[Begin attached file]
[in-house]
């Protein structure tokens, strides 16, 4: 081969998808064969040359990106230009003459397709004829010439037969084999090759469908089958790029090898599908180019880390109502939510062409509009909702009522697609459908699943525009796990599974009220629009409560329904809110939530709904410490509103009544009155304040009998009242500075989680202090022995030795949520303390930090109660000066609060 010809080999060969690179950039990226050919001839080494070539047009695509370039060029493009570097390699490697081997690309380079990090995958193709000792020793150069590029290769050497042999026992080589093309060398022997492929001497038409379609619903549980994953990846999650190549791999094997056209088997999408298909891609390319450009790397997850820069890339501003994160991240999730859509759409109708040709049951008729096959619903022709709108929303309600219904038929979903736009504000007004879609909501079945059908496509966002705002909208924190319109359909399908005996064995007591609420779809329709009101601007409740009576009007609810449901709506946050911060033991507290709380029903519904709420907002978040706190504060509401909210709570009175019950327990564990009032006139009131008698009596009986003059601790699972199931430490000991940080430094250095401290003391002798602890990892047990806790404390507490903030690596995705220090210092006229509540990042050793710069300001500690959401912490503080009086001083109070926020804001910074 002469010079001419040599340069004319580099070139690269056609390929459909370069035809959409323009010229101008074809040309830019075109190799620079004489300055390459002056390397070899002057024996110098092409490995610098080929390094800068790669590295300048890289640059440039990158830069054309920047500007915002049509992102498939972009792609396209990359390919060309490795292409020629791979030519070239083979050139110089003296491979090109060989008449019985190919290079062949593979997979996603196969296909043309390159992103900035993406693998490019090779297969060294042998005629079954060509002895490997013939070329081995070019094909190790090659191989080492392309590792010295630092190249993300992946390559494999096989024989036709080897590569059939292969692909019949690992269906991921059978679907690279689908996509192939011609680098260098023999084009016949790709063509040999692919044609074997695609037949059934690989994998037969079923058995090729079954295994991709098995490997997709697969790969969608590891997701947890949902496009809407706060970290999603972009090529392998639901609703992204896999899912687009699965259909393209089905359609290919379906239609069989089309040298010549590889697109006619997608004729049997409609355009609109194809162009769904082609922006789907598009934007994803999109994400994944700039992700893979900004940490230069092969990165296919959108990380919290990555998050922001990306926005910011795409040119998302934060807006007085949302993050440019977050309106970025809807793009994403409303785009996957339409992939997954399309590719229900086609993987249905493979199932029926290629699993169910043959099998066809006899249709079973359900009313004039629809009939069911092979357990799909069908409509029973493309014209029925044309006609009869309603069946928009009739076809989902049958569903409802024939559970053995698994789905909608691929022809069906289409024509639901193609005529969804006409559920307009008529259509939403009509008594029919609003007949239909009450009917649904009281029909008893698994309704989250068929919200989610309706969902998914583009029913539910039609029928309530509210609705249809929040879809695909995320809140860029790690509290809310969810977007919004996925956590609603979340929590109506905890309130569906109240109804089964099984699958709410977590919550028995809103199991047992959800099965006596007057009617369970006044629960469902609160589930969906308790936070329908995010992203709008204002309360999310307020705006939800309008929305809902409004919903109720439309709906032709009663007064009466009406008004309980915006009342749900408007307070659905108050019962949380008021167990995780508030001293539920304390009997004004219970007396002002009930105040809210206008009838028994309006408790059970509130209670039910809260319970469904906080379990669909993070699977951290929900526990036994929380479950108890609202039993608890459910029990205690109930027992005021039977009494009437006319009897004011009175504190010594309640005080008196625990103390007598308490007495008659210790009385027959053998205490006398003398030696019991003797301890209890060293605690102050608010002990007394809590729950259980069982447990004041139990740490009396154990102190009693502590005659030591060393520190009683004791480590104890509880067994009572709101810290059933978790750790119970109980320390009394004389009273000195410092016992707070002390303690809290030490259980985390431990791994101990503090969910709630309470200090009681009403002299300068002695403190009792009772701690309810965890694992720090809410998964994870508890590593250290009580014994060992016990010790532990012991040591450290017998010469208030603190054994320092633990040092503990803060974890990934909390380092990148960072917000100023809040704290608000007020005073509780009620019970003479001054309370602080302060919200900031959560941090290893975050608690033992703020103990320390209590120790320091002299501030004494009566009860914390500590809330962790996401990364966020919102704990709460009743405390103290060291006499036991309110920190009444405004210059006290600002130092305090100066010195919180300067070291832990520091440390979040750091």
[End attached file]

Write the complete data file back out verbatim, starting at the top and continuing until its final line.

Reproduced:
[in-house]
């Protein structure tokens, strides 16, 4: 081969998808064969040359990106230009003459397709004829010439037969084999090759469908089958790029090898599908180019880390109502939510062409509009909702009522697609459908699943525009796990599974009220629009409560329904809110939530709904410490509103009544009155304040009998009242500075989680202090022995030795949520303390930090109660000066609060 010809080999060969690179950039990226050919001839080494070539047009695509370039060029493009570097390699490697081997690309380079990090995958193709000792020793150069590029290769050497042999026992080589093309060398022997492929001497038409379609619903549980994953990846999650190549791999094997056209088997999408298909891609390319450009790397997850820069890339501003994160991240999730859509759409109708040709049951008729096959619903022709709108929303309600219904038929979903736009504000007004879609909501079945059908496509966002705002909208924190319109359909399908005996064995007591609420779809329709009101601007409740009576009007609810449901709506946050911060033991507290709380029903519904709420907002978040706190504060509401909210709570009175019950327990564990009032006139009131008698009596009986003059601790699972199931430490000991940080430094250095401290003391002798602890990892047990806790404390507490903030690596995705220090210092006229509540990042050793710069300001500690959401912490503080009086001083109070926020804001910074 002469010079001419040599340069004319580099070139690269056609390929459909370069035809959409323009010229101008074809040309830019075109190799620079004489300055390459002056390397070899002057024996110098092409490995610098080929390094800068790669590295300048890289640059440039990158830069054309920047500007915002049509992102498939972009792609396209990359390919060309490795292409020629791979030519070239083979050139110089003296491979090109060989008449019985190919290079062949593979997979996603196969296909043309390159992103900035993406693998490019090779297969060294042998005629079954060509002895490997013939070329081995070019094909190790090659191989080492392309590792010295630092190249993300992946390559494999096989024989036709080897590569059939292969692909019949690992269906991921059978679907690279689908996509192939011609680098260098023999084009016949790709063509040999692919044609074997695609037949059934690989994998037969079923058995090729079954295994991709098995490997997709697969790969969608590891997701947890949902496009809407706060970290999603972009090529392998639901609703992204896999899912687009699965259909393209089905359609290919379906239609069989089309040298010549590889697109006619997608004729049997409609355009609109194809162009769904082609922006789907598009934007994803999109994400994944700039992700893979900004940490230069092969990165296919959108990380919290990555998050922001990306926005910011795409040119998302934060807006007085949302993050440019977050309106970025809807793009994403409303785009996957339409992939997954399309590719229900086609993987249905493979199932029926290629699993169910043959099998066809006899249709079973359900009313004039629809009939069911092979357990799909069908409509029973493309014209029925044309006609009869309603069946928009009739076809989902049958569903409802024939559970053995698994789905909608691929022809069906289409024509639901193609005529969804006409559920307009008529259509939403009509008594029919609003007949239909009450009917649904009281029909008893698994309704989250068929919200989610309706969902998914583009029913539910039609029928309530509210609705249809929040879809695909995320809140860029790690509290809310969810977007919004996925956590609603979340929590109506905890309130569906109240109804089964099984699958709410977590919550028995809103199991047992959800099965006596007057009617369970006044629960469902609160589930969906308790936070329908995010992203709008204002309360999310307020705006939800309008929305809902409004919903109720439309709906032709009663007064009466009406008004309980915006009342749900408007307070659905108050019962949380008021167990995780508030001293539920304390009997004004219970007396002002009930105040809210206008009838028994309006408790059970509130209670039910809260319970469904906080379990669909993070699977951290929900526990036994929380479950108890609202039993608890459910029990205690109930027992005021039977009494009437006319009897004011009175504190010594309640005080008196625990103390007598308490007495008659210790009385027959053998205490006398003398030696019991003797301890209890060293605690102050608010002990007394809590729950259980069982447990004041139990740490009396154990102190009693502590005659030591060393520190009683004791480590104890509880067994009572709101810290059933978790750790119970109980320390009394004389009273000195410092016992707070002390303690809290030490259980985390431990791994101990503090969910709630309470200090009681009403002299300068002695403190009792009772701690309810965890694992720090809410998964994870508890590593250290009580014994060992016990010790532990012991040591450290017998010469208030603190054994320092633990040092503990803060974890990934909390380092990148960072917000100023809040704290608000007020005073509780009620019970003479001054309370602080302060919200900031959560941090290893975050608690033992703020103990320390209590120790320091002299501030004494009566009860914390500590809330962790996401990364966020919102704990709460009743405390103290060291006499036991309110920190009444405004210059006290600002130092305090100066010195919180300067070291832990520091440390979040750091």